As part of the competition and to provide guidance to teams, Williams and Wicks will be hosting three evening information sessions for students during March, including “Design for Additive Manufacturing,” March 6; Mechanical Systems Design, March 19; and “Mechatronic Systems Design,” March 26.. These sessions will be video recorded and hosted on the competition’s Scholar website for future viewing.

The challenge at Virginia Tech is seen by the Air Force as the starting off point for larger, future competitions at U.S. universities that have established 3-D printing lab programs.

“At the Air Force Research Laboratory, our mission is to lead the discovery, development and integration of affordable warfighting technologies for America’s aerospace forces,” said David Stargel, division chief of Dynamical Systems and Control at the Air Force Office of Scientific Research. “Additive manufacturing is a potential game-changing manufacturing technology for our military platforms. The Air Force Office of Scientific Research is excited to help lead the development and education of our future engineers through this Grand Challenge competition on the design of additive manufacturing.”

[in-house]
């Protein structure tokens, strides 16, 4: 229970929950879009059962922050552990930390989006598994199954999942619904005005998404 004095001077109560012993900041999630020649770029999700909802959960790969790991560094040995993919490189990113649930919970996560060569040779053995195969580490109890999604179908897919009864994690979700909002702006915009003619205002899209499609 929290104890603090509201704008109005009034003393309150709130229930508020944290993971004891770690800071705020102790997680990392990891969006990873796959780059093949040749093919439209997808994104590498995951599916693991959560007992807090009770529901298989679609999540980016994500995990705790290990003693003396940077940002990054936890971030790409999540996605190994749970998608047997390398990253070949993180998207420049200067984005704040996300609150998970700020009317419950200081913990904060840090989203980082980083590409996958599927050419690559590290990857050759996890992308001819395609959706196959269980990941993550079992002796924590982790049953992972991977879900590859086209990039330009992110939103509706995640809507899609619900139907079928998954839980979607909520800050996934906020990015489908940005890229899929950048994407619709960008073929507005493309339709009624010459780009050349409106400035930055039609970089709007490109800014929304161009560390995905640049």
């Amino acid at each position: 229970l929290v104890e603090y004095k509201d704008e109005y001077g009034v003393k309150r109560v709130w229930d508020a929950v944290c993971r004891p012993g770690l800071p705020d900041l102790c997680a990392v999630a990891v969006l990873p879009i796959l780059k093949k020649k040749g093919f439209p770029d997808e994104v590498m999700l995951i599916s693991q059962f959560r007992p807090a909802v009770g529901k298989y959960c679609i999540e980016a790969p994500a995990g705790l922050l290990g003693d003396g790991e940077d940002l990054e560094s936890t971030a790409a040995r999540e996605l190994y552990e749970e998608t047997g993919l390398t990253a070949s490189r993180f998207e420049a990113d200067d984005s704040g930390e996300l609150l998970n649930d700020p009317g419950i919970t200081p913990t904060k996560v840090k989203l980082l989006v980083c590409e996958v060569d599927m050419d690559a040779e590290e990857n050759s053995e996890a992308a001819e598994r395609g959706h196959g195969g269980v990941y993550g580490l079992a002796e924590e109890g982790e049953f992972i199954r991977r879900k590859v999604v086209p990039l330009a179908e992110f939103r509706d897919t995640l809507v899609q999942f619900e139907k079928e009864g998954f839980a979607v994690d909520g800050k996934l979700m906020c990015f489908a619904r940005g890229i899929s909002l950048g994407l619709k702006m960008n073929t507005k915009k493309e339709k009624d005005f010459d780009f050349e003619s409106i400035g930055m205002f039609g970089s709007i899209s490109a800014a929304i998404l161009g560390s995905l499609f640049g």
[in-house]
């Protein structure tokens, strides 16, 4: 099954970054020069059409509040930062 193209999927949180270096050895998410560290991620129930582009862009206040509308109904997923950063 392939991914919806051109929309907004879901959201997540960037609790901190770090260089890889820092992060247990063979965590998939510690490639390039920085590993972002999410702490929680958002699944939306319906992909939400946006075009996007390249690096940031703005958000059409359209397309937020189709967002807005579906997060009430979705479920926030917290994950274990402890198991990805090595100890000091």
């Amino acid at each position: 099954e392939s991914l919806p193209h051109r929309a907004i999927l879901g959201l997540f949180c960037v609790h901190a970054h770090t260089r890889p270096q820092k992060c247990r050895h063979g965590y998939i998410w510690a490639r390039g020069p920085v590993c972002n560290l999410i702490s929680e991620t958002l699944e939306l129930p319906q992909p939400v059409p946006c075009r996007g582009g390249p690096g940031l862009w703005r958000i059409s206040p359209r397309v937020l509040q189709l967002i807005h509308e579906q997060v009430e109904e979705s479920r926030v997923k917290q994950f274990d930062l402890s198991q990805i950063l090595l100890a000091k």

Future competitions likely will include high schools, private tech firms, and other hobbyists, as the Air Force seeks to spur a growing engineering workforce in both 3-D printing technology and deployable manufacturing.

The College of Engineering at Virginia Tech is internationally recognized for its excellence in 14 engineering disciplines and computer science. The college's 6,000 undergraduates benefit from an innovative curriculum that provides a "hands-on, minds-on" approach to engineering education, complementing classroom instruction with two unique design-and-build facilities and a strong Cooperative Education Program. With more than 50 research centers and numerous laboratories, the college offers its 2,000 graduate students opportunities in advanced fields of study such as biomedical engineering, state-of-the-art microelectronics, and nanotechnology. Virginia Tech, the most comprehensive university in Virginia, is dedicated to quality, innovation, and results to the commonwealth, the nation, and the world.


Students: Interested in participating?

Virginia Tech is the only university participating in the first Additive Manufacturing Grand Challenge. In this competition, student teams or individuals will design and fabricate an operational, remotely piloted ground or air vehicle that is able to be made almost entirely by a 3-D printing process. Competition kickoff meeting will be held 7 p.m., Monday, March 3rd at the Surge Space Building, Room 118C). The final competition will be held on Thursday, May 15th. Details and rules.